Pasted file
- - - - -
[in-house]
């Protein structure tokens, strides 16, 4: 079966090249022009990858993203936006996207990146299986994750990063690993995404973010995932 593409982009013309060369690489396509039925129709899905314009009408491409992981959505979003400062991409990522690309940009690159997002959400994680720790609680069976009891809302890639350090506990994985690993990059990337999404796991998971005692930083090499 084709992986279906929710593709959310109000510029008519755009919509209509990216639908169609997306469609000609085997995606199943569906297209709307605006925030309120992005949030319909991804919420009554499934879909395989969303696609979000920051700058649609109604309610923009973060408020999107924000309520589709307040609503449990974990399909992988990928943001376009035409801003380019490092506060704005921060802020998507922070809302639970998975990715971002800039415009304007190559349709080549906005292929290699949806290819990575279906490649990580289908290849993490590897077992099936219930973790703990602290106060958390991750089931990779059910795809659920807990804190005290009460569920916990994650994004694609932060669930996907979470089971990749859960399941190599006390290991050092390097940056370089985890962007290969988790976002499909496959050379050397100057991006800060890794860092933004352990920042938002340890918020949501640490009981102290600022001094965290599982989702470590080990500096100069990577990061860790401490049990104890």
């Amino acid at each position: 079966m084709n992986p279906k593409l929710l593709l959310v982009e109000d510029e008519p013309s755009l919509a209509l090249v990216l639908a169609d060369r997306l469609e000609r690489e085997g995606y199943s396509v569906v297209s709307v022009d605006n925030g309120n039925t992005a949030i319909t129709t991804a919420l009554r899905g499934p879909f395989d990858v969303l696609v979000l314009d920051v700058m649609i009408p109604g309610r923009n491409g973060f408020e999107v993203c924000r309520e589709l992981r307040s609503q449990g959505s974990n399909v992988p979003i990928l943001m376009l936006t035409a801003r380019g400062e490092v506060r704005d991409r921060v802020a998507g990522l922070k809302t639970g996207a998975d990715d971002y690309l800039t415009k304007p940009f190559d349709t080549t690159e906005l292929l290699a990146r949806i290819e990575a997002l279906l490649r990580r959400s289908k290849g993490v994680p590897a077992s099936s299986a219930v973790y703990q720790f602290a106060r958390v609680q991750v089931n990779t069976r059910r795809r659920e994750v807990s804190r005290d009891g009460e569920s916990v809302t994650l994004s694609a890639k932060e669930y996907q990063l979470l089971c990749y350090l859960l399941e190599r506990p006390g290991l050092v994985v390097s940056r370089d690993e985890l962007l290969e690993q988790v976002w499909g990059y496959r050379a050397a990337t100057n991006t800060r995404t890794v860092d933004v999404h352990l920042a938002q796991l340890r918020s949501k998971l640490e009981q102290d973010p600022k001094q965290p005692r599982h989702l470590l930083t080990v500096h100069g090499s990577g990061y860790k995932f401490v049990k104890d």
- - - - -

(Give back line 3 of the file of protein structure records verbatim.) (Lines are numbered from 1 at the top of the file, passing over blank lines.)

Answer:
């Amino acid at each position: 079966m084709n992986p279906k593409l929710l593709l959310v982009e109000d510029e008519p013309s755009l919509a209509l090249v990216l639908a169609d060369r997306l469609e000609r690489e085997g995606y199943s396509v569906v297209s709307v022009d605006n925030g309120n039925t992005a949030i319909t129709t991804a919420l009554r899905g499934p879909f395989d990858v969303l696609v979000l314009d920051v700058m649609i009408p109604g309610r923009n491409g973060f408020e999107v993203c924000r309520e589709l992981r307040s609503q449990g959505s974990n399909v992988p979003i990928l943001m376009l936006t035409a801003r380019g400062e490092v506060r704005d991409r921060v802020a998507g990522l922070k809302t639970g996207a998975d990715d971002y690309l800039t415009k304007p940009f190559d349709t080549t690159e906005l292929l290699a990146r949806i290819e990575a997002l279906l490649r990580r959400s289908k290849g993490v994680p590897a077992s099936s299986a219930v973790y703990q720790f602290a106060r958390v609680q991750v089931n990779t069976r059910r795809r659920e994750v807990s804190r005290d009891g009460e569920s916990v809302t994650l994004s694609a890639k932060e669930y996907q990063l979470l089971c990749y350090l859960l399941e190599r506990p006390g290991l050092v994985v390097s940056r370089d690993e985890l962007l290969e690993q988790v976002w499909g990059y496959r050379a050397a990337t100057n991006t800060r995404t890794v860092d933004v999404h352990l920042a938002q796991l340890r918020s949501k998971l640490e009981q102290d973010p600022k001094q965290p005692r599982h989702l470590l930083t080990v500096h100069g090499s990577g990061y860790k995932f401490v049990k104890d």